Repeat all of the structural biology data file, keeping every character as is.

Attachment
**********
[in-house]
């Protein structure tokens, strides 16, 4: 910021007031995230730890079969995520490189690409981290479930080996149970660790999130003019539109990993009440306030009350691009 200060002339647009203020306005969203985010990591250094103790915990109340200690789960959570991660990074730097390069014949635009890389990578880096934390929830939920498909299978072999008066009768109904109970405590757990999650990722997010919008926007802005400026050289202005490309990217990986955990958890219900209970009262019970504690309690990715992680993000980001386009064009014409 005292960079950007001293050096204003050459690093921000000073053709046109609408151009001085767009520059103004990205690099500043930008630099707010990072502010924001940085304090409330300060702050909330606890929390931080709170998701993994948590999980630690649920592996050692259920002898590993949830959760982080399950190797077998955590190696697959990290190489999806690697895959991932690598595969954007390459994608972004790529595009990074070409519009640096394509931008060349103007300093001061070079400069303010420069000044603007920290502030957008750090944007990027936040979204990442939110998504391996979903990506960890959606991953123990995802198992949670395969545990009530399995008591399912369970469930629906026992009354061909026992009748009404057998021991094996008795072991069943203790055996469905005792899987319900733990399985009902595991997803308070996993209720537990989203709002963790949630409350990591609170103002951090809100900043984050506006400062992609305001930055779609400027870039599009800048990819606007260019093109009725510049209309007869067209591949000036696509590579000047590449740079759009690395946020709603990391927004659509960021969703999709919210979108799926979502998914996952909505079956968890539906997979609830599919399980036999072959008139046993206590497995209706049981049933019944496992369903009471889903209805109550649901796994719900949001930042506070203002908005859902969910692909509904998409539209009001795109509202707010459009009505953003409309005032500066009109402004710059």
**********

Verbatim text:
[in-house]
């Protein structure tokens, strides 16, 4: 910021007031995230730890079969995520490189690409981290479930080996149970660790999130003019539109990993009440306030009350691009 200060002339647009203020306005969203985010990591250094103790915990109340200690789960959570991660990074730097390069014949635009890389990578880096934390929830939920498909299978072999008066009768109904109970405590757990999650990722997010919008926007802005400026050289202005490309990217990986955990958890219900209970009262019970504690309690990715992680993000980001386009064009014409 005292960079950007001293050096204003050459690093921000000073053709046109609408151009001085767009520059103004990205690099500043930008630099707010990072502010924001940085304090409330300060702050909330606890929390931080709170998701993994948590999980630690649920592996050692259920002898590993949830959760982080399950190797077998955590190696697959990290190489999806690697895959991932690598595969954007390459994608972004790529595009990074070409519009640096394509931008060349103007300093001061070079400069303010420069000044603007920290502030957008750090944007990027936040979204990442939110998504391996979903990506960890959606991953123990995802198992949670395969545990009530399995008591399912369970469930629906026992009354061909026992009748009404057998021991094996008795072991069943203790055996469905005792899987319900733990399985009902595991997803308070996993209720537990989203709002963790949630409350990591609170103002951090809100900043984050506006400062992609305001930055779609400027870039599009800048990819606007260019093109009725510049209309007869067209591949000036696509590579000047590449740079759009690395946020709603990391927004659509960021969703999709919210979108799926979502998914996952909505079956968890539906997979609830599919399980036999072959008139046993206590497995209706049981049933019944496992369903009471889903209805109550649901796994719900949001930042506070203002908005859902969910692909509904998409539209009001795109509202707010459009009505953003409309005032500066009109402004710059």